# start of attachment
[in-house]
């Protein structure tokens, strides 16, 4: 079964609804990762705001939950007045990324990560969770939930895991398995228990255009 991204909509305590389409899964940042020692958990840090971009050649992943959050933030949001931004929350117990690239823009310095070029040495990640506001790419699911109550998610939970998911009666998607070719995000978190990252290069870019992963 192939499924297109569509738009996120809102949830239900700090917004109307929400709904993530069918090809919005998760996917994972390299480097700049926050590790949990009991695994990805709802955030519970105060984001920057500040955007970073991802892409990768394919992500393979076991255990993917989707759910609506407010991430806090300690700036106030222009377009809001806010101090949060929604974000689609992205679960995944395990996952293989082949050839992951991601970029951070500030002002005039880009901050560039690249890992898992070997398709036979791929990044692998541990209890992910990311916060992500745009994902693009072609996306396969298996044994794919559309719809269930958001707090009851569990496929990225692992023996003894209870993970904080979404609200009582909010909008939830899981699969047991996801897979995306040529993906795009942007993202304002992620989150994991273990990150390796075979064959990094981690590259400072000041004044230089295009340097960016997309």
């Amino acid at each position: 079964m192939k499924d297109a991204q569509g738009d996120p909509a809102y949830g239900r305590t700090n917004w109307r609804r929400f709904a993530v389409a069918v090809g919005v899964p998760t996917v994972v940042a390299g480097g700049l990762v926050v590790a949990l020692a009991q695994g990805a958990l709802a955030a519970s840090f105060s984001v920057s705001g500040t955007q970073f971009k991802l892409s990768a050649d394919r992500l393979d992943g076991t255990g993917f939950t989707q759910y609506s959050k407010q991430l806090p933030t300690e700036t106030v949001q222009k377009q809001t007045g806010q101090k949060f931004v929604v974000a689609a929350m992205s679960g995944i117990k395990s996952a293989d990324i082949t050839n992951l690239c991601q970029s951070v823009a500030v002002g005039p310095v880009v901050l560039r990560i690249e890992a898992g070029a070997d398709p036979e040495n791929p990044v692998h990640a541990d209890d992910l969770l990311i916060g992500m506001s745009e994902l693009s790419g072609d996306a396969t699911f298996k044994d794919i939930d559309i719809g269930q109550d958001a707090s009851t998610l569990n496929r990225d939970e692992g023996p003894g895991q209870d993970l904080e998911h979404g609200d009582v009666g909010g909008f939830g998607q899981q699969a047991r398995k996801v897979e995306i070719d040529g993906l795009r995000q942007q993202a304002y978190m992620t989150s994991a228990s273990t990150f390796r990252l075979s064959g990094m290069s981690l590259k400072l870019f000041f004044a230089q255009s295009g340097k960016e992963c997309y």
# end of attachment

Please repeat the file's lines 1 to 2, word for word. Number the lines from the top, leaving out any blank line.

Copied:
[in-house]
């Protein structure tokens, strides 16, 4: 079964609804990762705001939950007045990324990560969770939930895991398995228990255009 991204909509305590389409899964940042020692958990840090971009050649992943959050933030949001931004929350117990690239823009310095070029040495990640506001790419699911109550998610939970998911009666998607070719995000978190990252290069870019992963 192939499924297109569509738009996120809102949830239900700090917004109307929400709904993530069918090809919005998760996917994972390299480097700049926050590790949990009991695994990805709802955030519970105060984001920057500040955007970073991802892409990768394919992500393979076991255990993917989707759910609506407010991430806090300690700036106030222009377009809001806010101090949060929604974000689609992205679960995944395990996952293989082949050839992951991601970029951070500030002002005039880009901050560039690249890992898992070997398709036979791929990044692998541990209890992910990311916060992500745009994902693009072609996306396969298996044994794919559309719809269930958001707090009851569990496929990225692992023996003894209870993970904080979404609200009582909010909008939830899981699969047991996801897979995306040529993906795009942007993202304002992620989150994991273990990150390796075979064959990094981690590259400072000041004044230089295009340097960016997309």